Saving Pakistan, Naturally

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President Zardari of Pakistan Image via Wikipedia

Time’s Mark Kukis has an interesting post this morning on Pakistan, highlighting what SecState Clinton calls the “existential threat” facing the Pakistani government from the Taliban.

Of particular interest, Mark writes:

[Pakistan’s Prime Minister] Zardari is looking less and less like a player these days as the Taliban extends its control in parts of the country. Taliban fighters are unlikely to storm Islamabad. But their (many) sympathizers and supporters within the Pakistani military and its intelligence wing, the ISI, are likely to get ideas about toppling the civilian government with a coup so long as the Taliban keeps growing stronger.

I’ve been banging on this drum recently, and here’s an opportunity to do so again. The Obama “Af/Pak” plan has been pitched to Americans as a more realistic and sensible alternative to the Bush adminstrations seeming lack of any-kind-of-plan and unrealistic Jeffersonian democracy fantasies–“attainable objectives” is the Richard Holbrooke phrase. But, what we’re about to embark upon is really a third pseudo-nation-building effort in Pakistan. We not only need to save Hamid Karzai in Kabul, we need to save Zardari’s government in Islamabad too. Support our liberal friends, while spending billions on what we hope will be a fundamental makeover of the ISI and the Pakistani military so they start to fight Al Qaeda and the Taliban for us.  Now, I’m no expert on Pakistan, but I wonder what the chances for sucess at remaking the Pakistani military and ISI are… It strains the limits of my common sense test. (To put it another way: How much success would the Pakistanis have if they came to Washington and tried to remake our CIA and Army?)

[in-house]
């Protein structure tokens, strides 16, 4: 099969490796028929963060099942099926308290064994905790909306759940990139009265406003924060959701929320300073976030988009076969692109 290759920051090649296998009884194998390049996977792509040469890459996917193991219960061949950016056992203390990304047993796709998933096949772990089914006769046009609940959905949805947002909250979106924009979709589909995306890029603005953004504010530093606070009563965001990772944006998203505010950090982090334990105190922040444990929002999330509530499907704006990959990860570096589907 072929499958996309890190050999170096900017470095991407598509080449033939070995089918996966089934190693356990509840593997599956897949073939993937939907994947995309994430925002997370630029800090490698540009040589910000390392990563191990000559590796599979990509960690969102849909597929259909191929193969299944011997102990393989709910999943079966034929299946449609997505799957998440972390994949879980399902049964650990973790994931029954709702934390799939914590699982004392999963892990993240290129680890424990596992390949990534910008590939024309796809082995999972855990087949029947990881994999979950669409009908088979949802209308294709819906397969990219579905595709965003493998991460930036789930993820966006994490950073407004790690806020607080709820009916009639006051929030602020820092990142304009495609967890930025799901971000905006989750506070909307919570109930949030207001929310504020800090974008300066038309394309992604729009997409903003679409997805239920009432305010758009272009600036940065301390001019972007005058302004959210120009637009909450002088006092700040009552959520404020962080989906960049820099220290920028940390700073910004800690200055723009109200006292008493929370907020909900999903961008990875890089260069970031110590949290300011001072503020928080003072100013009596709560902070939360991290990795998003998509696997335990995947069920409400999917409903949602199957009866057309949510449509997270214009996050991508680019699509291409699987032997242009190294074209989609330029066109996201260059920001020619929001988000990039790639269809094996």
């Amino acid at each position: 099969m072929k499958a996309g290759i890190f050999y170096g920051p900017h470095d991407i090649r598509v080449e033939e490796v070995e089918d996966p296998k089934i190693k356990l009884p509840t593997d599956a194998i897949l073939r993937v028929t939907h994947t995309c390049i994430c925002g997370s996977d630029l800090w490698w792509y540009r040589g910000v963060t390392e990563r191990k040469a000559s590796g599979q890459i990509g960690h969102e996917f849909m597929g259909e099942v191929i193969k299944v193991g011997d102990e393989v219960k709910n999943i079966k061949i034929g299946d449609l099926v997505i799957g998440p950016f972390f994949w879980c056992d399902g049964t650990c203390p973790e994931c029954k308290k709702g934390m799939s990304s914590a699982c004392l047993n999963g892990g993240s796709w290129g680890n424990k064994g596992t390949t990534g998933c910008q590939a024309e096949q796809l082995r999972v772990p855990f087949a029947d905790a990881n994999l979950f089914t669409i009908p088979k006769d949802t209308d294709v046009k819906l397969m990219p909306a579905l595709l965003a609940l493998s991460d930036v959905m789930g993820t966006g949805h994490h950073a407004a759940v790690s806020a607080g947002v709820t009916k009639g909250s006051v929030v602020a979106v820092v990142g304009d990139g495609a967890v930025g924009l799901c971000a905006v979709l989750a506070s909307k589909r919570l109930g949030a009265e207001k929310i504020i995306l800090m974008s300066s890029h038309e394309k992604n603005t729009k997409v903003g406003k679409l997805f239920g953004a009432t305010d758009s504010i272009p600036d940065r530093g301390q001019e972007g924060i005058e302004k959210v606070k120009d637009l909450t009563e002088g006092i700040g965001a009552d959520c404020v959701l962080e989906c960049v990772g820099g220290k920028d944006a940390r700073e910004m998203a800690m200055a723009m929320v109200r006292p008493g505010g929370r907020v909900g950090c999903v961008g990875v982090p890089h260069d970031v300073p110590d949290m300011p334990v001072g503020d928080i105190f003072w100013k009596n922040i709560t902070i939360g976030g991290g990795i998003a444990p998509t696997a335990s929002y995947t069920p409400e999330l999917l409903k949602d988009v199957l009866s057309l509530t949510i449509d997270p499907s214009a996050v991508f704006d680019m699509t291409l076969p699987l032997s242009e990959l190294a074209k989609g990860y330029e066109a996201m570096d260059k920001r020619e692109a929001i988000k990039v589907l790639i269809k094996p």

About michaelhastings

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4 Responses to Saving Pakistan, Naturally

  1. Brian In NYC says:

    Isn’t this just half the story in terms of what is shaping up to be America’s new policy towards to Pakistan? It seems to me that Al Qaeda and other fundamental Islamic groups are following the model set by Hamas in Gaza. I question whether these groups are popular with the man on the street in the tribal regions is due to ideology or because they are providing services that govt isn’t providing, education mainly. Aren’t we in the process of funneling a lot more aid to help change that?

  2. jamesohearn says:

    Zardari is looking less and less like a player these days

    When has Zardari ever looked like a player? Musharaff at least had control of the military. Zardari did’t even have control of his late wife’s followers.

    I just can’t fathom how the US could possibly fathom a nation building effort for a nation fully half the size of the US by population, without even the most basic modern infrastructure outside of a few key cities.

    Iraq was, at it’s core, still a modern state. Pakistan is worlds removed from where Iraq was after the fall of Saddam.

  3. LauraMac09 says:

    My concerns are two-fold:
    1. How many countries will we end up supporting us in our effort to oust the Taliban?

    2. What will India’s reaction be to us “meddling” with Pakistan? It could go either way…

  4. LauraMac09 says:

    Here’s an article re this very thing:

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